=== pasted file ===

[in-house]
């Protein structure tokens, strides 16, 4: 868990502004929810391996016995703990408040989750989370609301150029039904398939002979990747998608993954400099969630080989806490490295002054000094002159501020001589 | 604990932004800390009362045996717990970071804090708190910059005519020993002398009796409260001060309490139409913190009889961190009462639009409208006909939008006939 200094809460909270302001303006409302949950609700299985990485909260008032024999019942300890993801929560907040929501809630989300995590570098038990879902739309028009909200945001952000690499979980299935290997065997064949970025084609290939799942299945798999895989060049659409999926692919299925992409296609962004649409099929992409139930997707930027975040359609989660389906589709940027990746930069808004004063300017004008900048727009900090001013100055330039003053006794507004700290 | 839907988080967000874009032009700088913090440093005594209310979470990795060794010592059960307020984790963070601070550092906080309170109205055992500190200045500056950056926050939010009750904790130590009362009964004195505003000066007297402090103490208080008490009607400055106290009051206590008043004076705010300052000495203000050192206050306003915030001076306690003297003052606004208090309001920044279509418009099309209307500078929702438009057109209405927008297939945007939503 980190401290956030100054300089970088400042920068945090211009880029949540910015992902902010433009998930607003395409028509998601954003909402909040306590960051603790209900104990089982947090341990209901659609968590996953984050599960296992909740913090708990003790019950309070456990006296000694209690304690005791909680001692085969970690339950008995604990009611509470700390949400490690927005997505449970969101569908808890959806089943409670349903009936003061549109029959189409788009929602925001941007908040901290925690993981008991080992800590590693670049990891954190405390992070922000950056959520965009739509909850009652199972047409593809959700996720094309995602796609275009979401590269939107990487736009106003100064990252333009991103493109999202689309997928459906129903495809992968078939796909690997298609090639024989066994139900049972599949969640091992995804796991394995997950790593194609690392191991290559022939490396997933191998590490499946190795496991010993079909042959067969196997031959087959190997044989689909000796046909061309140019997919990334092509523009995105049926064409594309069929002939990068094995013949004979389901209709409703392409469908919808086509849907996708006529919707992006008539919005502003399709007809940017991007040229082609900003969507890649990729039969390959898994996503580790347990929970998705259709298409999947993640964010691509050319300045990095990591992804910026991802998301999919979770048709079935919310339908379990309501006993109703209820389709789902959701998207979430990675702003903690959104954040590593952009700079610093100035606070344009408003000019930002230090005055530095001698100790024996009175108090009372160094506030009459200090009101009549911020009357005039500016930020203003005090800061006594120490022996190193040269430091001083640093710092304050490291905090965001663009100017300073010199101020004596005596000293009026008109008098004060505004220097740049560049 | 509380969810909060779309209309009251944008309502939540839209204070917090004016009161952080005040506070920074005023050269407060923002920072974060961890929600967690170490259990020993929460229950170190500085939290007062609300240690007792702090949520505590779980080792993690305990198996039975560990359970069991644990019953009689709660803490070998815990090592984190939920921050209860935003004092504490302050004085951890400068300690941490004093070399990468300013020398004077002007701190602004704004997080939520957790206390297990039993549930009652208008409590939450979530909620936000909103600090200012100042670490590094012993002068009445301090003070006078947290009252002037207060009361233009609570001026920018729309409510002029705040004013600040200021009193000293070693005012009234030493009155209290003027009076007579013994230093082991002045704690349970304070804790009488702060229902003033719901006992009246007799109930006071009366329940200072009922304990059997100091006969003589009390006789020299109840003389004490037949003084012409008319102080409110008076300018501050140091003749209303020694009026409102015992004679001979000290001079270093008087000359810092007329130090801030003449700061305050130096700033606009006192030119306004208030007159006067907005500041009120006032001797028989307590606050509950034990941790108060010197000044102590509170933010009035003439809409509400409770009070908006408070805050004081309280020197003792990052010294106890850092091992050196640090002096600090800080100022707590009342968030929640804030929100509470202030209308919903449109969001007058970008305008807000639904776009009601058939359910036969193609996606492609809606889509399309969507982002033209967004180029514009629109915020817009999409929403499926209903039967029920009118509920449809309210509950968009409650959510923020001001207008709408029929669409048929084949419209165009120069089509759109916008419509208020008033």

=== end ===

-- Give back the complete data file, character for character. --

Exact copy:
[in-house]
């Protein structure tokens, strides 16, 4: 868990502004929810391996016995703990408040989750989370609301150029039904398939002979990747998608993954400099969630080989806490490295002054000094002159501020001589 | 604990932004800390009362045996717990970071804090708190910059005519020993002398009796409260001060309490139409913190009889961190009462639009409208006909939008006939 200094809460909270302001303006409302949950609700299985990485909260008032024999019942300890993801929560907040929501809630989300995590570098038990879902739309028009909200945001952000690499979980299935290997065997064949970025084609290939799942299945798999895989060049659409999926692919299925992409296609962004649409099929992409139930997707930027975040359609989660389906589709940027990746930069808004004063300017004008900048727009900090001013100055330039003053006794507004700290 | 839907988080967000874009032009700088913090440093005594209310979470990795060794010592059960307020984790963070601070550092906080309170109205055992500190200045500056950056926050939010009750904790130590009362009964004195505003000066007297402090103490208080008490009607400055106290009051206590008043004076705010300052000495203000050192206050306003915030001076306690003297003052606004208090309001920044279509418009099309209307500078929702438009057109209405927008297939945007939503 980190401290956030100054300089970088400042920068945090211009880029949540910015992902902010433009998930607003395409028509998601954003909402909040306590960051603790209900104990089982947090341990209901659609968590996953984050599960296992909740913090708990003790019950309070456990006296000694209690304690005791909680001692085969970690339950008995604990009611509470700390949400490690927005997505449970969101569908808890959806089943409670349903009936003061549109029959189409788009929602925001941007908040901290925690993981008991080992800590590693670049990891954190405390992070922000950056959520965009739509909850009652199972047409593809959700996720094309995602796609275009979401590269939107990487736009106003100064990252333009991103493109999202689309997928459906129903495809992968078939796909690997298609090639024989066994139900049972599949969640091992995804796991394995997950790593194609690392191991290559022939490396997933191998590490499946190795496991010993079909042959067969196997031959087959190997044989689909000796046909061309140019997919990334092509523009995105049926064409594309069929002939990068094995013949004979389901209709409703392409469908919808086509849907996708006529919707992006008539919005502003399709007809940017991007040229082609900003969507890649990729039969390959898994996503580790347990929970998705259709298409999947993640964010691509050319300045990095990591992804910026991802998301999919979770048709079935919310339908379990309501006993109703209820389709789902959701998207979430990675702003903690959104954040590593952009700079610093100035606070344009408003000019930002230090005055530095001698100790024996009175108090009372160094506030009459200090009101009549911020009357005039500016930020203003005090800061006594120490022996190193040269430091001083640093710092304050490291905090965001663009100017300073010199101020004596005596000293009026008109008098004060505004220097740049560049 | 509380969810909060779309209309009251944008309502939540839209204070917090004016009161952080005040506070920074005023050269407060923002920072974060961890929600967690170490259990020993929460229950170190500085939290007062609300240690007792702090949520505590779980080792993690305990198996039975560990359970069991644990019953009689709660803490070998815990090592984190939920921050209860935003004092504490302050004085951890400068300690941490004093070399990468300013020398004077002007701190602004704004997080939520957790206390297990039993549930009652208008409590939450979530909620936000909103600090200012100042670490590094012993002068009445301090003070006078947290009252002037207060009361233009609570001026920018729309409510002029705040004013600040200021009193000293070693005012009234030493009155209290003027009076007579013994230093082991002045704690349970304070804790009488702060229902003033719901006992009246007799109930006071009366329940200072009922304990059997100091006969003589009390006789020299109840003389004490037949003084012409008319102080409110008076300018501050140091003749209303020694009026409102015992004679001979000290001079270093008087000359810092007329130090801030003449700061305050130096700033606009006192030119306004208030007159006067907005500041009120006032001797028989307590606050509950034990941790108060010197000044102590509170933010009035003439809409509400409770009070908006408070805050004081309280020197003792990052010294106890850092091992050196640090002096600090800080100022707590009342968030929640804030929100509470202030209308919903449109969001007058970008305008807000639904776009009601058939359910036969193609996606492609809606889509399309969507982002033209967004180029514009629109915020817009999409929403499926209903039967029920009118509920449809309210509950968009409650959510923020001001207008709408029929669409048929084949419209165009120069089509759109916008419509208020008033």